“Bismillah” (In the name of God), I say in a quick breath as I rotate the lock to the right and grasp the door nob. I continue with “Tawakkul ‘ala Allah” (I place my complete trust and reliance in God), as I step into the hallway and gently close the door. And “Laa Hawla Wa Laa Quwwata Il-la Bil-laah” (There is neither might nor power except with Allah) glides along my tongue as I turn the key fasten the lock until, by God’s will, I return.

It takes the whole of about seven seconds to recite these lines before dashing to the elevator to rush to work, run an errand, attend a social gathering or take a trip to a grocery store. The words are so simple for the richness and tremendous power they encompass when reflected upon.

They embody the essence of surrendering to God, which is what Islam is all about. When we say them, we are acknowledging that from the moment of utterance, we’re leaving it to the Gracious One to guide, protect and guard us. And by doing so, whatever happens during the course of the day becomes a reflection of that state of surrender, whether it is good or bad, easy or challenging, unpleasant or comforting, agonizing or healing.
Continue reading “Everything is a blessing”

My favourite things in the UAE: a bittersweet blog

About four months ago I started photographing some of my favourite things in the Dubai, and neighbouring areas, where I’ve lived for the past eight years. I took snapshots of locally available food items, unique restaurants and cultural and social spaces that have become dear to me over the years and, in the end, have made this place feel like home. I planned to compile the photos into a blog, along with a short description of each of my choices, to give others a glimpse into some of the valuable little discoveries that have enlivened my daily experience living in the UAE.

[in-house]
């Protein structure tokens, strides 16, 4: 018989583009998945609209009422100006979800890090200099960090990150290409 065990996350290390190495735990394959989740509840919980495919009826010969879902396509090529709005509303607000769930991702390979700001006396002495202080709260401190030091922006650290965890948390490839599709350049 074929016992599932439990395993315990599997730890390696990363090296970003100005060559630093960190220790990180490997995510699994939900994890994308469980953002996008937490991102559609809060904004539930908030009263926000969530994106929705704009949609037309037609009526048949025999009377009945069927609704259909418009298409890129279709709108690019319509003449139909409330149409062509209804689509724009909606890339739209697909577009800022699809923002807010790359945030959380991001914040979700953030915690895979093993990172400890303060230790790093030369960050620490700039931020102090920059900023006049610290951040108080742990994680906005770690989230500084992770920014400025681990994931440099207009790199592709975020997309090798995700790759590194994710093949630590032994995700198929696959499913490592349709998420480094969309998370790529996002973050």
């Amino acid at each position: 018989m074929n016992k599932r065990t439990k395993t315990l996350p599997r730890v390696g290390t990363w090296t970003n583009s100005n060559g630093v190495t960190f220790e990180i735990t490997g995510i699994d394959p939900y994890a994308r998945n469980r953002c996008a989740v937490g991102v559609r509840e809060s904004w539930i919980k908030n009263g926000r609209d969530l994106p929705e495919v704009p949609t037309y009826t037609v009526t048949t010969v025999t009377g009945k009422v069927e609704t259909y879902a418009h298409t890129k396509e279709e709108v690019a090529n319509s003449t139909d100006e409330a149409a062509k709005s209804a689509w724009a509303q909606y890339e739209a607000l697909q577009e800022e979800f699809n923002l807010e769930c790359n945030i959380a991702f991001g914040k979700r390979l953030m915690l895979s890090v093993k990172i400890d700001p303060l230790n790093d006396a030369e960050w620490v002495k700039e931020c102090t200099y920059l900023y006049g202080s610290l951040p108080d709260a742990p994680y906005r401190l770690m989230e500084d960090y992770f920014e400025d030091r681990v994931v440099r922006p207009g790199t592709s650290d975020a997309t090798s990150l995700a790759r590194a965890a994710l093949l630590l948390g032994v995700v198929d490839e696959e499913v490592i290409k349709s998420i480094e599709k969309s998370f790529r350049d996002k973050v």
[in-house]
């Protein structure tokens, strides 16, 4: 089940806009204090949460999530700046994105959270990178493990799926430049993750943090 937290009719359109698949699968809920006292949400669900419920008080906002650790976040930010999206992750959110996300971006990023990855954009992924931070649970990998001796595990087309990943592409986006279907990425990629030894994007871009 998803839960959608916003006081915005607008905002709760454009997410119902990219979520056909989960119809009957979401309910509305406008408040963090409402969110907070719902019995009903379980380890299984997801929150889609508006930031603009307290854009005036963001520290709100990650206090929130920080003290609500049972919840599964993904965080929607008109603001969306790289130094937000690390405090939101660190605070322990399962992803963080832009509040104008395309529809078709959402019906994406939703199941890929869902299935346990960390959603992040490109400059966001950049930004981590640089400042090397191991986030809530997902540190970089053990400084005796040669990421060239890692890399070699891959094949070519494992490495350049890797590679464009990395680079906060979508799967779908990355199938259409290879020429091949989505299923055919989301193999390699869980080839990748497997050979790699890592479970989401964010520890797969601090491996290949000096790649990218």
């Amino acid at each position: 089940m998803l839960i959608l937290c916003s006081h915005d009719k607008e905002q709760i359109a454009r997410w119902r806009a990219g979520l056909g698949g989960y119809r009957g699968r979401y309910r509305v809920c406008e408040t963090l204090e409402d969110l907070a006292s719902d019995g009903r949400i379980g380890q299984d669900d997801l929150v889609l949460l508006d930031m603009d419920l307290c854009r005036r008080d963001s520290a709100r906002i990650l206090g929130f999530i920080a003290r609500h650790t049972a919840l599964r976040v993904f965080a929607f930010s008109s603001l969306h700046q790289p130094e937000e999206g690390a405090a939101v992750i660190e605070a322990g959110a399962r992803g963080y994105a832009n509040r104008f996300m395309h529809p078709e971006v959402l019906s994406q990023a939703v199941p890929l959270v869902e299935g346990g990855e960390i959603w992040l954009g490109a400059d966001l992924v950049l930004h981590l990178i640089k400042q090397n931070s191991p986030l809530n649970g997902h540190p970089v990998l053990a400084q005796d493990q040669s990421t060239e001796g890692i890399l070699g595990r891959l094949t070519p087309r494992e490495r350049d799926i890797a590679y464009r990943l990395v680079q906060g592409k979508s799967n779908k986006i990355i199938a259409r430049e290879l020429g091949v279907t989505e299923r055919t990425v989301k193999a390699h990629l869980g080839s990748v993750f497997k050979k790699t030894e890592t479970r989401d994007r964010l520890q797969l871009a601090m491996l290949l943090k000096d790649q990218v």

I didn’t realise when I started the creative process that by the time I actually got around to putting this blog together, I would be less than 10 days away from leaving Dubai indefinitely. This project ended up being more for me than anyone else – a way of capturing some of the fleeting colours and flavours of my daily life that are easy to take for granted, but that I will miss dearly when I move away early next month.

Continue reading “My favourite things in the UAE: a bittersweet blog”

Advice from a tree

I had one of those weeks where I felt like I was grappling for a moment of peace and there wasn’t one free for the taking. Under the weather and yet working until 8 p.m. each night dealing with a flood of news – including the sombre and irritating headlines coming out of Egypt with the second anniversary of the Jan. 25 popular revolt – it was tough to find a tranquil moment to pause.

Perhaps that’s why I’m having a tough time falling asleep tonight as I attempt to unwind for what I hope will be a rejuvenating weekend. Yet as I sit here sleepless, the labours and stress of the past five days have already faded, and what is sticking in my mind is the moment of calm that I did, indeed, find in the chaos.